He was recovering from stroke-like symptoms, his son said, and for the first time he needed someone else to tee up the ball. His ceremonial shot flew wildly into the gallery and struck a fan in the face, breaking the man’s glasses.

Snead will be long remembered, however, for all the shots that flew straight and true.

Though he never won the U.S. Open--the only one of the major championships that eluded him--Snead was a three-time winner of the PGA Championship and bagged his only British Open title at St. Andrews in 1946.

He won the Masters for the first time in 1949, the year club members first awarded a green jacket. He won again at Augusta three years later and in 1954 defeated Hogan by one stroke in an 18-hole playoff.

He finished among the top five nine times at the Masters, among the top 10 15 times.

Although he never had a golf lesson, he had a reputation for being a shrewd competitor who would take on all comers. Once, when he played in a Brazil Open, the sponsor negated prize money. Snead shot a 71. The sponsor thought he was malingering, and reinstated the prize money. Snead shot 63-63-69, much to the sponsor’s fury.

“The money was there for the asking, why not get it,” Snead explained at the time, with a shrug, and the meaning was clear: You want 63s, you pay for 63s.

But he was almost as famous for his near-misses at the U.S. Open, finishing as runner-up four times.

He missed a 30-foot putt on the final hole of a playoff in 1947 against Lew Worsham and two years later a three-foot putt from the edge of the 17th green at Medinah to lose to Cary Middlecoff.

In 1953, a 76 in the final round at Oakmont left him six strokes behind Hogan.

“One has to be very good,” a New York Herald Tribune reporter once noted, “to toss away as many open titles as Snead has done through the years.”

He suffered his most heartbreaking U.S. Open loss in 1939 at Philadelphia Country Club, where the lack of scoreboards on the course played a part. Believing he needed a birdie on the final hole to win, when all he needed was a par, Snead aggressively hit his drive into the rough and never recovered, finishing with a triple bogey.

“That night,” he said later, “I was ready to go out with a gun and pay somebody to shoot me. It weighed on my mind so much that I dropped 10 pounds, lost more hair and began to choke even in practice rounds.”

Of course he was exaggerating.

After joining the PGA Tour in 1937, Snead won at least one tournament in all but one of the next 23 years.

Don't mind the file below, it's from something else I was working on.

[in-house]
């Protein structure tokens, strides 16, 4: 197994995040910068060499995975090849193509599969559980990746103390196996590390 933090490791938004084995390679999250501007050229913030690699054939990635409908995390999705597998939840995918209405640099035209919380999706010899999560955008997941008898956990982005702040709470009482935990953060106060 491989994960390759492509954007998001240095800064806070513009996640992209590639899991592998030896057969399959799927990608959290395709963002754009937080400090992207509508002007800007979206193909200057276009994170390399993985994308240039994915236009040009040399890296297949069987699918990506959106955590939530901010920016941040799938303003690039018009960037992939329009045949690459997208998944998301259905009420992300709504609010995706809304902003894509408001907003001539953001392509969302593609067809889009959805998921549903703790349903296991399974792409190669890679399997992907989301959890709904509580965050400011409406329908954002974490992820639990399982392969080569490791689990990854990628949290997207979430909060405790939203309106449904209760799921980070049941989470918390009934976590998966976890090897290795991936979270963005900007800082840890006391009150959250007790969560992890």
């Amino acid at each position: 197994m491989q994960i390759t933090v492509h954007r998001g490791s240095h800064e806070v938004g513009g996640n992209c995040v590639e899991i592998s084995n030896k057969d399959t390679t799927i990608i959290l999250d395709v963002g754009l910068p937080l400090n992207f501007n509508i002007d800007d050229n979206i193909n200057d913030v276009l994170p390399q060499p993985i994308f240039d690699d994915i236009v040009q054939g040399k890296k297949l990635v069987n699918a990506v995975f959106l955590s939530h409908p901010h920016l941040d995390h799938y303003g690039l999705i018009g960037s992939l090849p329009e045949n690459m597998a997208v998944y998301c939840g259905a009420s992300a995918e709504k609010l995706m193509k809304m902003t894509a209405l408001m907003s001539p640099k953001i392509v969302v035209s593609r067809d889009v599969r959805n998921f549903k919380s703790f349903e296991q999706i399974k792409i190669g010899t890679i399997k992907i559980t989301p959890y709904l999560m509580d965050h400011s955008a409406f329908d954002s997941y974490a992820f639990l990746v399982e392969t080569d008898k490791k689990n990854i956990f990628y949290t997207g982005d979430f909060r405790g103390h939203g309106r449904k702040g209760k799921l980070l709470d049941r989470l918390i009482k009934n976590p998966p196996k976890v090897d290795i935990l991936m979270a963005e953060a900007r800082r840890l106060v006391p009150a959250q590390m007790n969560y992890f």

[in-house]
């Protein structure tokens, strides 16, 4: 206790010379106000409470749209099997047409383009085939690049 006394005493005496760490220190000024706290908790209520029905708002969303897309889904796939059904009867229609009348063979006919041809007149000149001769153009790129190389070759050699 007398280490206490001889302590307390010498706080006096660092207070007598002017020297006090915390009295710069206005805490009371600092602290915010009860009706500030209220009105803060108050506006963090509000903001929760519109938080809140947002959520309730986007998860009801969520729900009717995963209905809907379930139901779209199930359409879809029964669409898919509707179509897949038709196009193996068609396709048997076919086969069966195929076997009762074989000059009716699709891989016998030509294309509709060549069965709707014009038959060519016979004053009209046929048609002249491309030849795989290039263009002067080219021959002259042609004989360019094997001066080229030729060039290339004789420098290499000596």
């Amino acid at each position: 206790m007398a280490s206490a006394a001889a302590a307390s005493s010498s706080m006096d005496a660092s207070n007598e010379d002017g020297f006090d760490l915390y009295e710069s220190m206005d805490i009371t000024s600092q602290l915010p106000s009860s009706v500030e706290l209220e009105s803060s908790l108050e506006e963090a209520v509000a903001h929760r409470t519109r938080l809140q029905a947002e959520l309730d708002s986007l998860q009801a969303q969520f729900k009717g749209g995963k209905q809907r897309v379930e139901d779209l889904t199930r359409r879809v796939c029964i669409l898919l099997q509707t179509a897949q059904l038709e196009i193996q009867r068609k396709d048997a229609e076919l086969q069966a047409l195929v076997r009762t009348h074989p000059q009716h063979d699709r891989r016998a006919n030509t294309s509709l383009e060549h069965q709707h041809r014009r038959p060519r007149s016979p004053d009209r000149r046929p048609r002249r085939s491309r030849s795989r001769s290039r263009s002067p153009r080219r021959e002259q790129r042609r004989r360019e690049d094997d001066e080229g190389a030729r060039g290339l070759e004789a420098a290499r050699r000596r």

In 1950, he won 11, two more than Tiger Woods would win 50 years later in what has been his greatest season.

And his fellow pros could never get enough of that swing.

“Watching Sam Snead practice hitting golf balls is like watching a fish practice swimming,” John Schlee, a U.S. Open runner-up in 1973, once said.

In his 1946 book, “How to Play Golf,” one of two he wrote on the subject, Snead made it sound so easy. One of his swing tips was to “take it easily and lazily, because the golf ball isn’t going to run away from you while you’re swinging.”

Born in Hot Springs on May 27, 1912, Snead grew up on a farm.

“When I was down on my folks’ farm,” he once said, “we raised almost everything we ate. I did about everything on the farm. Haying was the worst.”

In golf, “He was a genius from the start,” the famed sportswriter Grantland Rice once said.

After Snead won a tournament at Oakland in 1937, only a few weeks after joining the PGA Tour, fellow pro Leo Diegel predicted a bright future for the 24-year-old.

“He’s what I call real,” Diegel told reporters. “Has every shot in the bag. He’s as cool as a cake of ice and compares with the longest hitters I’ve seen. All he lacks at this time is experience. After he gains that he’s going to make it mighty tough for the rest of us. He’s not a flash in the pan.”

Nobody, however, could have predicted Snead’s longevity.

Twenty-seven years after he won the Greater Greensboro Open for the first time in 1938, he won it for the record eighth time in 1965. He was 52, the oldest man to win on the PGA Tour.

It was the last of his 81 victories, 17 after his 40th birthday, but Snead was far from finished.

He helped launch the Senior PGA Tour by winning the inaugural Legends of Golf in 1978 with Gardner Dickinson.

The next year, in the second round of the Quad Cities Open, he became the first player on the PGA Tour to shoot his age, a 67. Two days later, he shot a 66.

Snead is survived by two sons, Samuel J. Jr. and Terry; and two grandchildren. A memorial service is planned in Hot Springs on Sunday.

Reuters and Associated Press contributed to this report.